What I’ve learned since First Year

Emma Drewett 30 October 2018

From lazing on sun loungers to relaxing in bed, finding new novels and becoming well-read, from partying all night, with no alarm clocks in sight, to watching movies all day or having laidback coffee dates, cinema trips or arriving at work slightly late, from family days out to lazing about, Summer seemed endless, with so much fun to be had, and now we’re back here in Cambridge, wondering how the time flew so fast. It seems strange to be reflecting on the flurry of Summer so late into term, with relaxation traded in for endless work, constant stress and dare I say it, sleepless nights. Now, having been thrust into Autumn, it feels as though Summer was a mere cloud of the imagination, an insubstantial, fast-fading fog, ghosting the outskirts of the frosty Cambridge reality.

Whether you were returning to Cambridge this term or arriving for the first time, the impact of the busy student life was certain to startle you from your Summer daze and heave you into the ‘go, go, go’ reality of the University of Cambridge. And yet, Summer, for many, can be as fast-paced as the reading lists or problem sheets, looming deadlines and late-working nights. Take internships and work experience, for example, or rather, at the opposite end of the spectrum, running up and down the country to visit family members, whilst preparing for the return to Cambridge, but having time to making to relax and trying to see friends frequently. But wait- isn’t so and so busy this weekend? And I can’t make next weekend. But the week after that I promised to do this. Can you do tomorrow instead? No? Too last minute? Let me see where I can fit you in…

That being said, there is an overwhelming contrast between the rush of Cambridge life and the hubbub of Summer. For me, the Summer holidays were heavily friend and family orientated. Throughout the months spent away from university, I grew to realise the great importance of my support network back home. In first year, I had perhaps taken friendships for granted. Making minimal effort to keep in contact with school friends, I often felt lonely and grew apart from my childhood companions, wondering why the amount of communication was thinning. Having always relied upon my friends and family for their strong support and helpful advice, I often felt overwhelmed trying to tackle the weight of work and my building anxiety. Friendship is a two-way street. Do not hesitate to send that first message. Your friends and family need you as much as you need them. Share your experiences, call your parents, offer guidance to your friends, schedule times to call your siblings, arrange visits to see one another. Maintain your ‘old’ friendships during your time at university; in fact, maintain your ‘new’ friendships made at university too. Make sure to keep in contact with university friends over the vacation period. Upon returning to Cambridge, I realized how little time I was prepared to make for both myself and my friends, so over the vacation, I revealed the struggles of first year to my friends. Sharing my worries helped me to grow closer to the group and realise that a lot of the progress I wished to make relied on my own self-motivation to arrange time to meet people, to get involved, to stop turning down group events, and so on. Go out for coffee, work in the library together, cook for one another, walk to lectures together, join societies together, explore the city together. This sense of togetherness is crucial when studying at university to avoid feeling overcome by the immense pressure, isolation and self-doubt.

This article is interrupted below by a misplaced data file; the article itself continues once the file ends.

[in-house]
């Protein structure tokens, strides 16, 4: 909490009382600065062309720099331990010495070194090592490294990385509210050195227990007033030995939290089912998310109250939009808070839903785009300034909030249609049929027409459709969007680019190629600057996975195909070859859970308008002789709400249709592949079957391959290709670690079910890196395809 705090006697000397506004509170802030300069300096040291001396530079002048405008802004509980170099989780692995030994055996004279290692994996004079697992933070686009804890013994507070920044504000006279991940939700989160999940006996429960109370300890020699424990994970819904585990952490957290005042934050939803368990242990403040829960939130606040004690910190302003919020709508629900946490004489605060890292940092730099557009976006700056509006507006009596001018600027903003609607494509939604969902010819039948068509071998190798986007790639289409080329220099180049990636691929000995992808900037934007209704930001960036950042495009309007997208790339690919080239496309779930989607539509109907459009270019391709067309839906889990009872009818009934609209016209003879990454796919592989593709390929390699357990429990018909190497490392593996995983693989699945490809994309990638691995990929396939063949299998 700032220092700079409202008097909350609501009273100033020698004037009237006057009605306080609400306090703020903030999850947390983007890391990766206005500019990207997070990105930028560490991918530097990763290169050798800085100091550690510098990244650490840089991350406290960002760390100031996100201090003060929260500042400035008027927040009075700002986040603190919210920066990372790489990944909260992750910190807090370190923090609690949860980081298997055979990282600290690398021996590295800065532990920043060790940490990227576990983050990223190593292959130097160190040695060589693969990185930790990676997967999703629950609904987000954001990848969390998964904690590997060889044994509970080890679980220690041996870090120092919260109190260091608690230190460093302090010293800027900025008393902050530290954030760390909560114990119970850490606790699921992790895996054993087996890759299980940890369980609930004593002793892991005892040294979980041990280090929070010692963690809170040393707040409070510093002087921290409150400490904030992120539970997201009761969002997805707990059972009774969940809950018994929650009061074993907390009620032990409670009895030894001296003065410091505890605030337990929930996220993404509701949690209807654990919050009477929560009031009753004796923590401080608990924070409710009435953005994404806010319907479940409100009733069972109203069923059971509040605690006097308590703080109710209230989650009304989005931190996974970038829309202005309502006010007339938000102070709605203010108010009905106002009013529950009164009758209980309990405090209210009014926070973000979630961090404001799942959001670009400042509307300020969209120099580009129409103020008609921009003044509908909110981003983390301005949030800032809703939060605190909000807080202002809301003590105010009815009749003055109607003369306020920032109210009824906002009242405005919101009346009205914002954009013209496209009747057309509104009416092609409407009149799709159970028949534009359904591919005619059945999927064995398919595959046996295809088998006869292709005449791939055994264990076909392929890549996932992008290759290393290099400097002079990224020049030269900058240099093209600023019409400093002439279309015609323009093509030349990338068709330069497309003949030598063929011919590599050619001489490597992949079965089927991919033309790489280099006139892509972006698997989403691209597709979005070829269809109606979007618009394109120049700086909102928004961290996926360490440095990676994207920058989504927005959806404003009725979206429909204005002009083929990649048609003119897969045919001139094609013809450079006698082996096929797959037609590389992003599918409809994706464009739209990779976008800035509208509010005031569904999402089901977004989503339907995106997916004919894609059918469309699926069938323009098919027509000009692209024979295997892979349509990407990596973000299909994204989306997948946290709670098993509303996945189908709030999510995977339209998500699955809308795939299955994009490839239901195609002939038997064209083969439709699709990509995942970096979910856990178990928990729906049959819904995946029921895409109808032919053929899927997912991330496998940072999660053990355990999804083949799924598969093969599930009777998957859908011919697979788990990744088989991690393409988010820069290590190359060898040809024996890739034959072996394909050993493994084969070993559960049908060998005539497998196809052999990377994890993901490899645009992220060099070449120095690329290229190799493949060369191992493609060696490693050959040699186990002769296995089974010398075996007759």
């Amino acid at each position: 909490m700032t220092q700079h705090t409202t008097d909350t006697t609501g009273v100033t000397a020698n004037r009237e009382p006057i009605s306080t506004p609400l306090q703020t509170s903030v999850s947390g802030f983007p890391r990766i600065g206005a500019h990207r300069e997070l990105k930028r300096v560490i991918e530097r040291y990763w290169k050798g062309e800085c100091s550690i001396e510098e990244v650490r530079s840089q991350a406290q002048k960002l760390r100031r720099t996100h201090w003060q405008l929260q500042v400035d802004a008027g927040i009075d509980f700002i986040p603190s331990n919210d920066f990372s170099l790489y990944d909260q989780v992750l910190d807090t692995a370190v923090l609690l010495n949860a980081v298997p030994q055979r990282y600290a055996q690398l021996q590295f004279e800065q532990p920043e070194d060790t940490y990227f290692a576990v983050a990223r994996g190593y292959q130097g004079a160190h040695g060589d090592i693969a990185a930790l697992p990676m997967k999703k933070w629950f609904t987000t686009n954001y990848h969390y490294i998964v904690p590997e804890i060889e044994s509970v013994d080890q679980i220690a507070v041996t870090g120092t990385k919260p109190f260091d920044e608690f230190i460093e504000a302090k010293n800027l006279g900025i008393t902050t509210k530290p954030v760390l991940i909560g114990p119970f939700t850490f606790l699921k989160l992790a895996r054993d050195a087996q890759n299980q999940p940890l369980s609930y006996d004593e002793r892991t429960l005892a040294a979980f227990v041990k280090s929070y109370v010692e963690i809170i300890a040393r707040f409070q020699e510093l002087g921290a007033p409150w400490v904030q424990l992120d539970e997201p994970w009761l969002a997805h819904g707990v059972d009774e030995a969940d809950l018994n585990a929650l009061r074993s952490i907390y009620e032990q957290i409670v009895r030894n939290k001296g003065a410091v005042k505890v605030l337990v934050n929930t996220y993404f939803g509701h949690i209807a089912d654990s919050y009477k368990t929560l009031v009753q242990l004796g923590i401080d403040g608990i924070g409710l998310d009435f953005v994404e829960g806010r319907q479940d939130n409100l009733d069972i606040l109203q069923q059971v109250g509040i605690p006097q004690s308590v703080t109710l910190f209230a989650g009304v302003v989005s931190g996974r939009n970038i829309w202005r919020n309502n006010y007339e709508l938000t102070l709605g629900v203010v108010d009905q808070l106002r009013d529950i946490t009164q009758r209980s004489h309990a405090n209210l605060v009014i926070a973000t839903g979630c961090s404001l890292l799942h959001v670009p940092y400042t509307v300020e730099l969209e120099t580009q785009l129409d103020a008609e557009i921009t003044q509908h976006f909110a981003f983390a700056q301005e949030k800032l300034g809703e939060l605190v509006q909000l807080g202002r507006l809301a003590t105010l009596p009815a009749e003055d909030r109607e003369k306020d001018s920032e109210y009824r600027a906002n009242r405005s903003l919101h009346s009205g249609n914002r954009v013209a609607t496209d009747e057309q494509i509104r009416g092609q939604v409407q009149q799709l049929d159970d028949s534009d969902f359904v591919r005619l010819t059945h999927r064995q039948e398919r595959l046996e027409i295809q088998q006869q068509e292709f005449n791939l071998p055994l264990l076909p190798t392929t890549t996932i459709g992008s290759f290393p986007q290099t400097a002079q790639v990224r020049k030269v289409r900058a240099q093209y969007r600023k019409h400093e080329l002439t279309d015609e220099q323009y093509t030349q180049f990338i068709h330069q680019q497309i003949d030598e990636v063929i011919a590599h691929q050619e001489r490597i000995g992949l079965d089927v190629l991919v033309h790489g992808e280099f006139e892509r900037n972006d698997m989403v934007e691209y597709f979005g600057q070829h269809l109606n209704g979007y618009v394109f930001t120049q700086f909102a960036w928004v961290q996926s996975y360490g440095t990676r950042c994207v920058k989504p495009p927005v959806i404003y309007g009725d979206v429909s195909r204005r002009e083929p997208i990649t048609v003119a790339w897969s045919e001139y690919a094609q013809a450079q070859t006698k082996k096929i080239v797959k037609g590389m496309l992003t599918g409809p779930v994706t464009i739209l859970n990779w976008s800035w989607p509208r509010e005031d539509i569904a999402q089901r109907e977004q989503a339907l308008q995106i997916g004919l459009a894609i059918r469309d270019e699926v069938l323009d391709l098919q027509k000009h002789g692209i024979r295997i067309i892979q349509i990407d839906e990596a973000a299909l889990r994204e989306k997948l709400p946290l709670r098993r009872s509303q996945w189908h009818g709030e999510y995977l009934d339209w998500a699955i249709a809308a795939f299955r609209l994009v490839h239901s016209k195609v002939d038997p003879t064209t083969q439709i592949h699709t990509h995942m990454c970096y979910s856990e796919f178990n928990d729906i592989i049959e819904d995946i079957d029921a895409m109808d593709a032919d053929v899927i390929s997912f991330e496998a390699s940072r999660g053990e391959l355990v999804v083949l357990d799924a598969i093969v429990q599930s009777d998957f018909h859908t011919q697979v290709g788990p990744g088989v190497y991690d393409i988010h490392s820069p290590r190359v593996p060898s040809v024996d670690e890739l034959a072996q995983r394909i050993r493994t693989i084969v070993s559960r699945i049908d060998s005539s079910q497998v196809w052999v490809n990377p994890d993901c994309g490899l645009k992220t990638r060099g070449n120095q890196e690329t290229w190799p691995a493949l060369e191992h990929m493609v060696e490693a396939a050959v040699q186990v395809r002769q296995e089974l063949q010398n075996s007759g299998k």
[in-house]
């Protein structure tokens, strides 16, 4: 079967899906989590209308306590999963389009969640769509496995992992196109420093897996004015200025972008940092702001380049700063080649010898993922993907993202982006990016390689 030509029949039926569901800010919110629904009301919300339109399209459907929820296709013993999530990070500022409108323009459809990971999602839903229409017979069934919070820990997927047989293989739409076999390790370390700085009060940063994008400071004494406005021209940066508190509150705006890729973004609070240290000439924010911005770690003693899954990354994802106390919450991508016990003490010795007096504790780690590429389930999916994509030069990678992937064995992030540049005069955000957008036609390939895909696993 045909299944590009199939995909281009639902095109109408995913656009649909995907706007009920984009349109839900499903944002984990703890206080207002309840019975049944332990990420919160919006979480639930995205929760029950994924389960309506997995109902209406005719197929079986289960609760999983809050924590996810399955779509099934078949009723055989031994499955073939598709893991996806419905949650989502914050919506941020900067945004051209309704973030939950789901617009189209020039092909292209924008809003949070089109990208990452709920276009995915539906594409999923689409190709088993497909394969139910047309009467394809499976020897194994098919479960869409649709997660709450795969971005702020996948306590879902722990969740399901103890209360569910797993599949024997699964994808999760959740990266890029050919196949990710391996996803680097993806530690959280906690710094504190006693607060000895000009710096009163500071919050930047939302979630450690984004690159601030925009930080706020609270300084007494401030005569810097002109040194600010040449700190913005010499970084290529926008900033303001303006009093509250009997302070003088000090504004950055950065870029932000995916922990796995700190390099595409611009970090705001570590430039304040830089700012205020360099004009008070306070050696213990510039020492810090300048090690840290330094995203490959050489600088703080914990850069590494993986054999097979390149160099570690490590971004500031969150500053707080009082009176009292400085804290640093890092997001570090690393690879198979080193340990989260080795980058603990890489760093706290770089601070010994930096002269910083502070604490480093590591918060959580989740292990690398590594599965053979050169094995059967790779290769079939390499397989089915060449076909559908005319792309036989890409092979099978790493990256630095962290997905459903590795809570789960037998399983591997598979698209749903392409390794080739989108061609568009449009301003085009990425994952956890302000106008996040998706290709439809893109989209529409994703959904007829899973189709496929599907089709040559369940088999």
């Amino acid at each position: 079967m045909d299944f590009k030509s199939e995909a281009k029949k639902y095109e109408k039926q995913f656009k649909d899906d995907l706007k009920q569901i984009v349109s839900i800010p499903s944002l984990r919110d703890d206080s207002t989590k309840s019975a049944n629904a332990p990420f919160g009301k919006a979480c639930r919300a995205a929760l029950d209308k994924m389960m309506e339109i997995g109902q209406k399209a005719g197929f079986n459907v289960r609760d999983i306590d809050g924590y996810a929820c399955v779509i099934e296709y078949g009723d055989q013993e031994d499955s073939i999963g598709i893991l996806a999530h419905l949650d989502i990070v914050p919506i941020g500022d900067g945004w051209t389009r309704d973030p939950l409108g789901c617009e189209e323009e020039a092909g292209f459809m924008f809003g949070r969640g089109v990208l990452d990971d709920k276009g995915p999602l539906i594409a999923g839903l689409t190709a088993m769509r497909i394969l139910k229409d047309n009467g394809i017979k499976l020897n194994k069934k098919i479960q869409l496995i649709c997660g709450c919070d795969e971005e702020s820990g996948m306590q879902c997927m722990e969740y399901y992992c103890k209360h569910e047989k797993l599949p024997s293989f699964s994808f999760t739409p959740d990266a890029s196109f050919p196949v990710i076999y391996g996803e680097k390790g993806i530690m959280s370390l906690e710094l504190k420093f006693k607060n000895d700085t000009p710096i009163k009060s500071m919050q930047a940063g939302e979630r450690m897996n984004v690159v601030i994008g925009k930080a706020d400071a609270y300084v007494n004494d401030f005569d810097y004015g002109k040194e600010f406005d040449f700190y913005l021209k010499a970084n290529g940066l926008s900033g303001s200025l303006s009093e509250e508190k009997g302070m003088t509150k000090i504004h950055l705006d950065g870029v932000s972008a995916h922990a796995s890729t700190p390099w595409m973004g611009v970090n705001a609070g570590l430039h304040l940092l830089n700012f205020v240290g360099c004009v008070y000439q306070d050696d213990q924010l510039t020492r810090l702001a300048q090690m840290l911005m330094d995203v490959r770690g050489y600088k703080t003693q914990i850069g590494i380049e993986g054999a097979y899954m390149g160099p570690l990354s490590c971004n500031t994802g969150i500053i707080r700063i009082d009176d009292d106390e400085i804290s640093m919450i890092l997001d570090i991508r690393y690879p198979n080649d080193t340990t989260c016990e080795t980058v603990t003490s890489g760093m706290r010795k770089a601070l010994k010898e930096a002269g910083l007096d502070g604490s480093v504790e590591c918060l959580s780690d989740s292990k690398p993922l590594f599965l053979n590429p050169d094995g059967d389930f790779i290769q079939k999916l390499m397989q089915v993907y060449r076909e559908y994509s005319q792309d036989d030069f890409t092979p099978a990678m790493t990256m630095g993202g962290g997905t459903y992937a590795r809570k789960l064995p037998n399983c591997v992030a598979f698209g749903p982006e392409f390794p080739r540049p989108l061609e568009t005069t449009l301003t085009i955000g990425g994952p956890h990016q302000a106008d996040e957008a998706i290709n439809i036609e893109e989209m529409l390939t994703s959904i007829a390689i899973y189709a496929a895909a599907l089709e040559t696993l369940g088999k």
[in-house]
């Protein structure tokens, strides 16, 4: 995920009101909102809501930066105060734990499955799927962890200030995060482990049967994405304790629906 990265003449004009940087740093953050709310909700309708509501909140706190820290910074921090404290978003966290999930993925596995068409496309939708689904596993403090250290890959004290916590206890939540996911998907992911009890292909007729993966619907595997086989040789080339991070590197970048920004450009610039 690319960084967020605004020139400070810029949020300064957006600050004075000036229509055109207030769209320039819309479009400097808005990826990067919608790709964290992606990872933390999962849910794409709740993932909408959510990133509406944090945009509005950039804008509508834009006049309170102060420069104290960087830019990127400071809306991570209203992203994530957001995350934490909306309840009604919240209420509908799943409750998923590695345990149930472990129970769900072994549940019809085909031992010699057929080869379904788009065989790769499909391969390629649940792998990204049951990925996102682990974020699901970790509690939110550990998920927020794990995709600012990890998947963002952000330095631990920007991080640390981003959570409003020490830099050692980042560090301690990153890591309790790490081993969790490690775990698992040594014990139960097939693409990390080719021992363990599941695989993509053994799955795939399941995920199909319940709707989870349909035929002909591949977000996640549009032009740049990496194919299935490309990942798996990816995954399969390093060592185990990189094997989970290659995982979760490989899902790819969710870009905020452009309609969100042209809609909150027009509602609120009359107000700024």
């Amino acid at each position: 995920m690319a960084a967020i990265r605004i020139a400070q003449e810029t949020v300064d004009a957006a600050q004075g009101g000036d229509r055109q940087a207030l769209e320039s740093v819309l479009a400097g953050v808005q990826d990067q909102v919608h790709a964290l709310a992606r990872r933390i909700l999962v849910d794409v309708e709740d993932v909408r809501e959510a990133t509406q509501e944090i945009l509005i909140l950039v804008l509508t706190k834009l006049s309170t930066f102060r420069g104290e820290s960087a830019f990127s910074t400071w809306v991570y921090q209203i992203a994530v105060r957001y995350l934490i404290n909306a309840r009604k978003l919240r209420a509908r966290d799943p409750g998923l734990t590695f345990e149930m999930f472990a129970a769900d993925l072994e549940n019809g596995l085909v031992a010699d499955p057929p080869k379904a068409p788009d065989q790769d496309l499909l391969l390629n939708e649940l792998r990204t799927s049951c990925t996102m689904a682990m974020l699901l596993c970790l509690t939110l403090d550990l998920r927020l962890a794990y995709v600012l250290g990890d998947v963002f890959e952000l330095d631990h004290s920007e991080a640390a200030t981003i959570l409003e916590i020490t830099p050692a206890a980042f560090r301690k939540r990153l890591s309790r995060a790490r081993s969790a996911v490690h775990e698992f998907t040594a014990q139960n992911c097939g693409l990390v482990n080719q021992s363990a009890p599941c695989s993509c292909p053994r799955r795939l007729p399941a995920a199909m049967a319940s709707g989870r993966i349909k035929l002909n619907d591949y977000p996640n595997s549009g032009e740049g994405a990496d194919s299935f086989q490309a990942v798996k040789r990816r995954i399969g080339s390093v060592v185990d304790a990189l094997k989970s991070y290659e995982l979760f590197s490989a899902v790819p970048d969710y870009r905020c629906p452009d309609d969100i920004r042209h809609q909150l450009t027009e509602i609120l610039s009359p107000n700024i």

Scheduling time for yourself, however, is as important as making time for friends. There is no shame in going for, as I call it, ‘lonely coffees’, strolls around Cambridge, reading on a park bench, treating yourself to lunch, watching films in bed. Amid the whirlwind of work, time to slow down, to stop and relax, is essential. Recharge and re-energize. Slowing down can be as big or as small as you make it, whether you take an entire day to yourself to relax or simply leave yourself a longer amount of time to walk to a supervision or lecture, to avoid the frantic powerwalk and incessant watch-checking.

With that, if I haven’t already said it enough, make more time! Make time for whatever you want! Friends, family, yourself, there is time for all of it. Whenever you find yourself worrying that ‘I don’t have the time for that’, question ‘can I make time for that?’, and you will soon see free slots making themselves available. Make the Cambridge opportunity into the experience you always wanted it to be. There will never be enough time if you don’t make the time. So, ask yourself ‘what can I make time for today?’